The DOL, HHS, and Treasury (collectively, the Departments) have provided new guidance in the form of frequently asked questions (the FAQs) to clarify that beginning January 15, 2022, individuals who purchase over-the-counter COVID-19 diagnostic tests during the public health emergency will be able to have the cost of such tests directly covered by, or seek reimbursement from, their group health plan or health insurance issuer, as further described below.
The Families First Coronavirus Response Act (FFCRA), which was enacted in March 2020 and later amended by the Coronavirus Aid, Relief, and Economic Security Act (the CARES Act), requires all group health plans and health insurers to provide coverage for certain items and services related to testing and diagnosis of COVID-19 without imposing any cost-sharing requirements for the duration of the declared public health emergency. The term “group health plan” for purposes of this requirement includes all insured and self-insured group health plans, including group health plans sponsored by private employers (ERISA plans), non-federal governmental plans, and church plans.
In June 2020, the Departments issued guidance that required group health plans and health insurance issuers to cover COVID-19 tests intended for at-home testing, but only if the test was ordered by an attending health care provider who determined that the test was medically appropriate for the individual based on the then-current accepted standards of medical practice. However, testing for general workplace screening or for any other purpose not primarily intended for individualized diagnosis or treatment of COVID-19 or another health condition was not required to be covered.
On January 10, 2022, the Departments issued the above FAQs, which provide that group health plans and health insurance issuers must now cover over-the-counter (OTC) COVID-19 tests purchased on or after January 15, 2022, including tests obtained without the involvement of a health care provider. This coverage must be provided without imposing any cost-sharing requirements, prior authorization, or other medical management requirements. The FAQs retain the rule that coverage is not required for testing that is for employment purposes.
A plan or issuer is permitted, although not required, to limit the number of OTC COVID-19 tests covered under the plan without cost sharing. If a limit is imposed, it must be set at no less than eight OTC COVID-19 tests per participant, beneficiary, or enrollee per 30-day period (or per calendar month). This limit does not apply to tests that are administered with a provider’s involvement or prescription.
A plan or insurer is not required to provide direct payment for these OTC COVID-19 tests, but plans and insurers are “strongly encouraged” to establish direct coverage options for covered individuals rather than requiring the individual to pay for the test and then seek reimbursement from the plan or insurer. If a plan or issuer provides direct coverage of OTC COVID-19 tests through preferred providers and direct-to-consumer shipping programs with no out-of-pocket costs, then the plan or issuer may limit reimbursements for tests obtained from non-preferred providers to the lesser of the actual price or $12 per test. The plan or issuer must take reasonable steps to ensure the covered persons have adequate access to OTC COVID-19 tests through its direct coverage program. If such direct coverage program is not established, then the full cost of the test must be covered.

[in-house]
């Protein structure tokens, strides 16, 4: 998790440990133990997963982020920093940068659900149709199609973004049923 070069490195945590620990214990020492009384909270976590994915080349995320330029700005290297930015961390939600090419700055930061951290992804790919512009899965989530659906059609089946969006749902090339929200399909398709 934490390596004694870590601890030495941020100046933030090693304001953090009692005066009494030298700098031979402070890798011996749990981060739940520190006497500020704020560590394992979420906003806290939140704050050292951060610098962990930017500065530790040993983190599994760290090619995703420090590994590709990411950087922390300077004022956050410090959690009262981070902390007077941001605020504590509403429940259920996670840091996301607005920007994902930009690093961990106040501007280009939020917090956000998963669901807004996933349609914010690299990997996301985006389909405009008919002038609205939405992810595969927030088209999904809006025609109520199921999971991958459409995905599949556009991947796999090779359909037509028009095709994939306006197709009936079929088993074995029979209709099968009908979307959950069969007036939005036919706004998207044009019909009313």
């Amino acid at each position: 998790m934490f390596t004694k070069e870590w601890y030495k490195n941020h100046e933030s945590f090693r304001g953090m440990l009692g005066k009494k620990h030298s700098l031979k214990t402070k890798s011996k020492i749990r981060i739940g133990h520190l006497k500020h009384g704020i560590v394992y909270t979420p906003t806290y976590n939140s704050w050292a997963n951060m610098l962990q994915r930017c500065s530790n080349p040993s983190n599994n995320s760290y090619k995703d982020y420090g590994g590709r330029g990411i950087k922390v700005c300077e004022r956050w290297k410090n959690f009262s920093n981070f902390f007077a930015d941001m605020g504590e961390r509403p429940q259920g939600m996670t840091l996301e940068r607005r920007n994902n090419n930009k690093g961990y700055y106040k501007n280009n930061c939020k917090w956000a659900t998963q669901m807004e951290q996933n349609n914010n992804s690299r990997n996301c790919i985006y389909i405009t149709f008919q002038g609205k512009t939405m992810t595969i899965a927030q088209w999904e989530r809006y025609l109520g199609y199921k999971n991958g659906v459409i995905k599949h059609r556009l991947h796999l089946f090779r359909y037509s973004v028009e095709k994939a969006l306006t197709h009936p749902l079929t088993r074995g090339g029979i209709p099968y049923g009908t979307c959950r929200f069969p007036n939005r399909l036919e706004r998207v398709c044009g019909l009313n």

The FAQs provide that plans and issuers are permitted to address suspected fraud and abuse when providing coverage of OTC COVID-19 tests. A plan or issuer may take reasonable steps to ensure that an OTC COVID-19 test for which an individual seeks coverage was purchased for the individual’s own personal use, or use by another covered member of the individual’s family, provided that such steps do not create significant barriers for covered persons to obtain these tests. For example, a plan or issuer could require an attestation, such as a signature on a brief attestation document attesting that the OTC COVID-19 test was purchased by the individual for personal use – not for employment purposes – and has not been (and will not be) reimbursed by another source or resold. A plan or issuer can also require reasonable documentation or proof of purchase with a claim for reimbursement for the cost of an OTC COVID-19 test.
In addition to developing and implementing appropriate procedures to provide the required coverage for these OTC COVID-19 tests, group health plan administrators and insurers should take steps to ensure that participants, beneficiaries, and enrollees are notified of the availability of any direct coverage program and participating retailers, along with the reimbursement process for tests purchased outside of those channels. If plans choose to provide education and information resources to support consumers seeking OTC COVID-19 testing, those resources must make clear that the plan or issuer provides coverage for, including reimbursement of, all OTC COVID-19 tests that meet the requirements above, and such information must be consistent with the test’s emergency use authorization. Although a direct coverage program is highly encouraged, due to the quick turnaround time between the release of the FAQs and the effective date of January 15, direct coverage programs may not be ready for use immediately. While the program is being established, the plan or issuer should communicate to participants the temporary procedures regarding eligibility and the process for reimbursement.